Yesterday’s post was about looking back and recognising a valuable period when playing games religiously transformed into mastery and a deep understanding of twitch mechanics.
I didn’t cover how we use this understanding to help distinguish our games in the marketplace; it’s a big part of why you folks enjoy what we do.
But it’s not just a deep understanding of twitch mechanics that makes a FuturLab game.
A FUTURLAB GAME
FuturLab games all have the following in common:
- Simple gameplay mechanics that quite often seem too simple initially
- Design that enables a player to demonstrate proficiency to a stunning degree
Whilst the first two points above can be repeated fairly easily by anyone, art is much more elusive.
So let’s define art once and for all:
Art: a satisfying engagement that takes place between an artefact and a person experiencing that artefact.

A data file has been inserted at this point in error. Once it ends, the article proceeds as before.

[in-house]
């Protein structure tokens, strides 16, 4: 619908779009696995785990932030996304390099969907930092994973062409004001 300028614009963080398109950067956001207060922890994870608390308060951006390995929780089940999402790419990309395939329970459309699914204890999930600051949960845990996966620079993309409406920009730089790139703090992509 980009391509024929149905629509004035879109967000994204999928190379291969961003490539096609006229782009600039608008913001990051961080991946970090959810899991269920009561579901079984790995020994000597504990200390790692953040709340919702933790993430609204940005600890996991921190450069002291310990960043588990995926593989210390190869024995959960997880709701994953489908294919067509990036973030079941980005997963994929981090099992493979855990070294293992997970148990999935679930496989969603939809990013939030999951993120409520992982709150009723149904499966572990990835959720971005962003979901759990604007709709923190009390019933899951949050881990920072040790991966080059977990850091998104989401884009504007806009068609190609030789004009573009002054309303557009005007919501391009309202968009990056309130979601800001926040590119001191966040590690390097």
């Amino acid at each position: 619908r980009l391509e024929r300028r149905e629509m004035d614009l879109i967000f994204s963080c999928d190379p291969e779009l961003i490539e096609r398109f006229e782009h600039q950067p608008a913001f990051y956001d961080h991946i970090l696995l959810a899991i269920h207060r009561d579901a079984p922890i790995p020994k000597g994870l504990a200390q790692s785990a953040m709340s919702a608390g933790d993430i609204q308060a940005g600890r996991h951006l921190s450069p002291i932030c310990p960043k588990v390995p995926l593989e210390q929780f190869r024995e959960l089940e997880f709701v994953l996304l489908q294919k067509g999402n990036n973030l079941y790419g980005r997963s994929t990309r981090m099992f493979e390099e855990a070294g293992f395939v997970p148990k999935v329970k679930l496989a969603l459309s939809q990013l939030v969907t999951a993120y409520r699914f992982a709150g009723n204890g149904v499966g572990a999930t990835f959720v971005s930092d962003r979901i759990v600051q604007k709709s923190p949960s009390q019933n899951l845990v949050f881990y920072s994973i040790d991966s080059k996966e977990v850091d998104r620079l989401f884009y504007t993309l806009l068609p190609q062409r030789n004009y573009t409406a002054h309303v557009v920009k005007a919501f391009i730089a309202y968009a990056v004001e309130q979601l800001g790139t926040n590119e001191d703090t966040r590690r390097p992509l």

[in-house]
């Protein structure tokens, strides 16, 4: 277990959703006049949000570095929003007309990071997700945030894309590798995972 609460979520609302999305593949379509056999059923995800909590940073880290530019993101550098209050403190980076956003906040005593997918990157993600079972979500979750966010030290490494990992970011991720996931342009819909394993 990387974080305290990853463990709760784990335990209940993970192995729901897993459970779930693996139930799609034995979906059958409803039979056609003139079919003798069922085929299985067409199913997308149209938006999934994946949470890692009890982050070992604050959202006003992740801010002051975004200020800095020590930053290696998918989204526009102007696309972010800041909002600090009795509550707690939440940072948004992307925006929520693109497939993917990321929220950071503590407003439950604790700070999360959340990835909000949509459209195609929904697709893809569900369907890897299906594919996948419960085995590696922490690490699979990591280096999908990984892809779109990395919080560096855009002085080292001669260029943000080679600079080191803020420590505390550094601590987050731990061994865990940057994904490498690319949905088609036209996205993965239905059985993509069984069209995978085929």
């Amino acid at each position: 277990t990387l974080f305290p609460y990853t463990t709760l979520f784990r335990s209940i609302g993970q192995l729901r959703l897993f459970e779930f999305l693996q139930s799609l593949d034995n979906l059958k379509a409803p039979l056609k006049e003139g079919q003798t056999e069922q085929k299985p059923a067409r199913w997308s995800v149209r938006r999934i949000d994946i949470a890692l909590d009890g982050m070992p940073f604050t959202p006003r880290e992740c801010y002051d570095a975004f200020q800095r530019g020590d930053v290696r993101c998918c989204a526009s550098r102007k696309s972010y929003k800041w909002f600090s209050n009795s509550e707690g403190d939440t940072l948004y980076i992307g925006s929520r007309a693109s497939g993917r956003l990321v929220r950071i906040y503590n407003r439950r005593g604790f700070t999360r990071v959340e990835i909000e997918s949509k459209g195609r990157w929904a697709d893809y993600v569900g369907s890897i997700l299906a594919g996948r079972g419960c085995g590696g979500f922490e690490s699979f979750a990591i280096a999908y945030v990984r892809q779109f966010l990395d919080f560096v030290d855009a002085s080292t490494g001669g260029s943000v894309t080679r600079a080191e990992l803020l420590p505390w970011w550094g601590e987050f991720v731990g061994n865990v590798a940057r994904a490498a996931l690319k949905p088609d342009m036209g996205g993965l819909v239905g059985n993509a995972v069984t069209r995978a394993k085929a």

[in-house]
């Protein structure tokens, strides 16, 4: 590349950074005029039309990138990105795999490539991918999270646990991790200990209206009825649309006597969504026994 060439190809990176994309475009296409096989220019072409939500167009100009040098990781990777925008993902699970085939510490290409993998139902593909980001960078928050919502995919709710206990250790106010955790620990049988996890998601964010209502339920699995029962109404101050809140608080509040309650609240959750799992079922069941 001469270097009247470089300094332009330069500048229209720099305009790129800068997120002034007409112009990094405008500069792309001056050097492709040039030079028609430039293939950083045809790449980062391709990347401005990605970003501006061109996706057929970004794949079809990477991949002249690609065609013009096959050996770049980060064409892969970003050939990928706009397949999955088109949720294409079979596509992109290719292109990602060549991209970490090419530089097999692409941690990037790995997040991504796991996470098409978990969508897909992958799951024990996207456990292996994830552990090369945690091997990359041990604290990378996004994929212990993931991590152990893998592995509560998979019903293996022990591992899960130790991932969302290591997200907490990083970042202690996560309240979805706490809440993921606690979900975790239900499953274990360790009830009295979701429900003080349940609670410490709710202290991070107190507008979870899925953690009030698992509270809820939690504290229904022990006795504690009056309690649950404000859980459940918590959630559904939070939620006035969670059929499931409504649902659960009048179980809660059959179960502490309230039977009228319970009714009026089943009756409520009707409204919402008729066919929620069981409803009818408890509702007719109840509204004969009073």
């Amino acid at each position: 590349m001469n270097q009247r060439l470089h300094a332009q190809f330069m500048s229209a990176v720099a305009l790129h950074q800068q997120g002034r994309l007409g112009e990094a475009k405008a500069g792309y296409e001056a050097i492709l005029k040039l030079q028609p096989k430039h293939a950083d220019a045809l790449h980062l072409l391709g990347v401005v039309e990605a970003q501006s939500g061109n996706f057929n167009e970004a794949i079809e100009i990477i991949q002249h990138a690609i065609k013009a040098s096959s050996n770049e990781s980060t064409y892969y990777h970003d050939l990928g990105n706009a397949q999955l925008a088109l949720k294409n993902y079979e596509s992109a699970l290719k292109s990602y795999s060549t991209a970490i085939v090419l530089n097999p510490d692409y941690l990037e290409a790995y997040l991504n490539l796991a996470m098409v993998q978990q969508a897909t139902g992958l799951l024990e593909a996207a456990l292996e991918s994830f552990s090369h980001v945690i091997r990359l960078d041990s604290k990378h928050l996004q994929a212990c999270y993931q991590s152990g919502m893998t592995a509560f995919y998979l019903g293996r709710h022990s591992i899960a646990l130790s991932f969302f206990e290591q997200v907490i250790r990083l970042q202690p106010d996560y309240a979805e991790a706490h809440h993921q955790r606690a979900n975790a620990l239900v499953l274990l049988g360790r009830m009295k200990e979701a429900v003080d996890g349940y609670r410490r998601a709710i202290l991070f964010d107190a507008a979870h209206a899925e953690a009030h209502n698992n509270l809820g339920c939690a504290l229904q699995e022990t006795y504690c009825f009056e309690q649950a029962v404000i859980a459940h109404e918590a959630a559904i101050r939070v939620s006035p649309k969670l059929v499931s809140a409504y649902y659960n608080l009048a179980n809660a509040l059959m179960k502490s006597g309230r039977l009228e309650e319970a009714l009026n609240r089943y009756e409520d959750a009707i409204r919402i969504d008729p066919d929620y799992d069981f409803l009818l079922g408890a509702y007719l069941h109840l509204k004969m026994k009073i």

This engagement happens most reliably when an artist combines something well known with something unexpected in a delightful way.
It’s hard to generate, because it requires a very deep and very broad understanding of a particular subject. The artist needs a vast array of variables to mix up.
ART DOESN’T NEED BIG BUDGETS
Even with meagre budgets and strict timescales we’ve been able to generate these satisfying engagements, and we can do it because we deeply understand our subject matter.
Have you ever wondered why Surge calls you a cyborg when you chain seven or more blocks together? Nothing about that makes any sense from a game design perspective, unless you understand that people who have invested a lot of time engaging with futuristic worlds probably have a soft spot for cyborgs. They probably also have a soft spot for teleportation, time travel, space travel, black holes, cryosleep etc.
People who really enjoy our games probably don’t even wonder why they’ve been called a cyborg, they are just pleasantly tickled on a subconscious level.
It sounds pompous, but that is art at work, and whilst many other studios will be adopting the free-to-play cattle milking strategy in 2013, we’ll be making more art.